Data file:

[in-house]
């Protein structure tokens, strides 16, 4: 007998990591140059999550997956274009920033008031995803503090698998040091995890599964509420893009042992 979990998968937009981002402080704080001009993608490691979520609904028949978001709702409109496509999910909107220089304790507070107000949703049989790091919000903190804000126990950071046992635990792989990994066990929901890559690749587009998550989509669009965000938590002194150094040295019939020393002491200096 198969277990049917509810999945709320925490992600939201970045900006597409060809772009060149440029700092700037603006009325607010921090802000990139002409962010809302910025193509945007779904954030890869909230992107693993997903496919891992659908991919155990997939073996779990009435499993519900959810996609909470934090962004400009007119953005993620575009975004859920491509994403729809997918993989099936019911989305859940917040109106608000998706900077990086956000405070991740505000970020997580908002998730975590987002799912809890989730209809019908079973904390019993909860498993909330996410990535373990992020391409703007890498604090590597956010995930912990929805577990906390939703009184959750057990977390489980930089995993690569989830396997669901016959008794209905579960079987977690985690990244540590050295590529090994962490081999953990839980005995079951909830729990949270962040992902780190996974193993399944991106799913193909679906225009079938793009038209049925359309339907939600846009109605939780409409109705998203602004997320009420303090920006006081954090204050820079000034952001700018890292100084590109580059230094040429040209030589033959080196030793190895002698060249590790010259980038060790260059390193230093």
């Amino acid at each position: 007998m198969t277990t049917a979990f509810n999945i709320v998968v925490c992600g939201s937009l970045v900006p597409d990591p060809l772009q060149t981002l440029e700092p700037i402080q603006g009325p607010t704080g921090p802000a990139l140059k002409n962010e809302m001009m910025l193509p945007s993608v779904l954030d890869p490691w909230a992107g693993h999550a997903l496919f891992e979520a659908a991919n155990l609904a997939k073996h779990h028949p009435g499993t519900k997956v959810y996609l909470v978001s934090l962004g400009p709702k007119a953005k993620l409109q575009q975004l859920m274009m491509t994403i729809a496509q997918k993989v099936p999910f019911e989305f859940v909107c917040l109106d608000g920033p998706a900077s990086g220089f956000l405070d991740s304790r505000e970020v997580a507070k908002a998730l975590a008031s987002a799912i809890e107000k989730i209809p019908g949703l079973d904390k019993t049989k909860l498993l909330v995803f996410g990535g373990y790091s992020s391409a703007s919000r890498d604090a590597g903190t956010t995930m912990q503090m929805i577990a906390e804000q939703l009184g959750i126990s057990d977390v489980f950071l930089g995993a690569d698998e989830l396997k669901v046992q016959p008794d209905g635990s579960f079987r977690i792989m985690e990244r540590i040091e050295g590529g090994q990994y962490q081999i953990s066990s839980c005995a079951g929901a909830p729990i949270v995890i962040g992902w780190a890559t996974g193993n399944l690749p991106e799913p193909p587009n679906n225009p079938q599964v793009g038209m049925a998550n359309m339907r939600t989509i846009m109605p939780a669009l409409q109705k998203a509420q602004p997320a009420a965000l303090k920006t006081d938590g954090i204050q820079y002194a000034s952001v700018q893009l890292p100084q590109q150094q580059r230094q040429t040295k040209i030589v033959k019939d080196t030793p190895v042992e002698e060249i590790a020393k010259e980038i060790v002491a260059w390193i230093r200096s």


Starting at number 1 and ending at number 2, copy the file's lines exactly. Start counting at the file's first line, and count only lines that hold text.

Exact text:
[in-house]
């Protein structure tokens, strides 16, 4: 007998990591140059999550997956274009920033008031995803503090698998040091995890599964509420893009042992 979990998968937009981002402080704080001009993608490691979520609904028949978001709702409109496509999910909107220089304790507070107000949703049989790091919000903190804000126990950071046992635990792989990994066990929901890559690749587009998550989509669009965000938590002194150094040295019939020393002491200096 198969277990049917509810999945709320925490992600939201970045900006597409060809772009060149440029700092700037603006009325607010921090802000990139002409962010809302910025193509945007779904954030890869909230992107693993997903496919891992659908991919155990997939073996779990009435499993519900959810996609909470934090962004400009007119953005993620575009975004859920491509994403729809997918993989099936019911989305859940917040109106608000998706900077990086956000405070991740505000970020997580908002998730975590987002799912809890989730209809019908079973904390019993909860498993909330996410990535373990992020391409703007890498604090590597956010995930912990929805577990906390939703009184959750057990977390489980930089995993690569989830396997669901016959008794209905579960079987977690985690990244540590050295590529090994962490081999953990839980005995079951909830729990949270962040992902780190996974193993399944991106799913193909679906225009079938793009038209049925359309339907939600846009109605939780409409109705998203602004997320009420303090920006006081954090204050820079000034952001700018890292100084590109580059230094040429040209030589033959080196030793190895002698060249590790010259980038060790260059390193230093």